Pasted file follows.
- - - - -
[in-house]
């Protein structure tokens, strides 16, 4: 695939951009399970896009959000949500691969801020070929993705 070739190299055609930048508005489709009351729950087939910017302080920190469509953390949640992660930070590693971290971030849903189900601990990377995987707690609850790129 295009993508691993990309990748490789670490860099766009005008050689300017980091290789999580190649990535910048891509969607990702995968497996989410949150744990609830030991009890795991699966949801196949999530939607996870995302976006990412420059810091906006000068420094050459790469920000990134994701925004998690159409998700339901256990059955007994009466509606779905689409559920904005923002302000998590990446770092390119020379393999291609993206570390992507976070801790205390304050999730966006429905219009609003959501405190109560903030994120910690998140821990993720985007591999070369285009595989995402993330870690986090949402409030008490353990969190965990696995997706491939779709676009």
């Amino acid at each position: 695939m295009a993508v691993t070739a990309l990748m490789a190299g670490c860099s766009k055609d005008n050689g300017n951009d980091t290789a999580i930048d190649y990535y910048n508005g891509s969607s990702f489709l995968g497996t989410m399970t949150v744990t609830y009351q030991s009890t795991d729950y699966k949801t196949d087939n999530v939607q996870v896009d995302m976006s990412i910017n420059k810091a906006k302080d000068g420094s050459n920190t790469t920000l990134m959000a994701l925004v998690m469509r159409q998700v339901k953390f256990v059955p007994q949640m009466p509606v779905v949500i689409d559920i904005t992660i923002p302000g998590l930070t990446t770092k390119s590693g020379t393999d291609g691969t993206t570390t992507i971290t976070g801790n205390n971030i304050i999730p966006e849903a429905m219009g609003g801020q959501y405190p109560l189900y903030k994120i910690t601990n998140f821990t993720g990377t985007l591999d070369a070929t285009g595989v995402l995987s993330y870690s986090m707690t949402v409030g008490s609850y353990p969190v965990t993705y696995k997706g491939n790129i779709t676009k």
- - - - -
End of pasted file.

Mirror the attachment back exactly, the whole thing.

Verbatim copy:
[in-house]
């Protein structure tokens, strides 16, 4: 695939951009399970896009959000949500691969801020070929993705 070739190299055609930048508005489709009351729950087939910017302080920190469509953390949640992660930070590693971290971030849903189900601990990377995987707690609850790129 295009993508691993990309990748490789670490860099766009005008050689300017980091290789999580190649990535910048891509969607990702995968497996989410949150744990609830030991009890795991699966949801196949999530939607996870995302976006990412420059810091906006000068420094050459790469920000990134994701925004998690159409998700339901256990059955007994009466509606779905689409559920904005923002302000998590990446770092390119020379393999291609993206570390992507976070801790205390304050999730966006429905219009609003959501405190109560903030994120910690998140821990993720985007591999070369285009595989995402993330870690986090949402409030008490353990969190965990696995997706491939779709676009």
């Amino acid at each position: 695939m295009a993508v691993t070739a990309l990748m490789a190299g670490c860099s766009k055609d005008n050689g300017n951009d980091t290789a999580i930048d190649y990535y910048n508005g891509s969607s990702f489709l995968g497996t989410m399970t949150v744990t609830y009351q030991s009890t795991d729950y699966k949801t196949d087939n999530v939607q996870v896009d995302m976006s990412i910017n420059k810091a906006k302080d000068g420094s050459n920190t790469t920000l990134m959000a994701l925004v998690m469509r159409q998700v339901k953390f256990v059955p007994q949640m009466p509606v779905v949500i689409d559920i904005t992660i923002p302000g998590l930070t990446t770092k390119s590693g020379t393999d291609g691969t993206t570390t992507i971290t976070g801790n205390n971030i304050i999730p966006e849903a429905m219009g609003g801020q959501y405190p109560l189900y903030k994120i910690t601990n998140f821990t993720g990377t985007l591999d070369a070929t285009g595989v995402l995987s993330y870690s986090m707690t949402v409030g008490s609850y353990p969190v965990t993705y696995k997706g491939n790129i779709t676009k």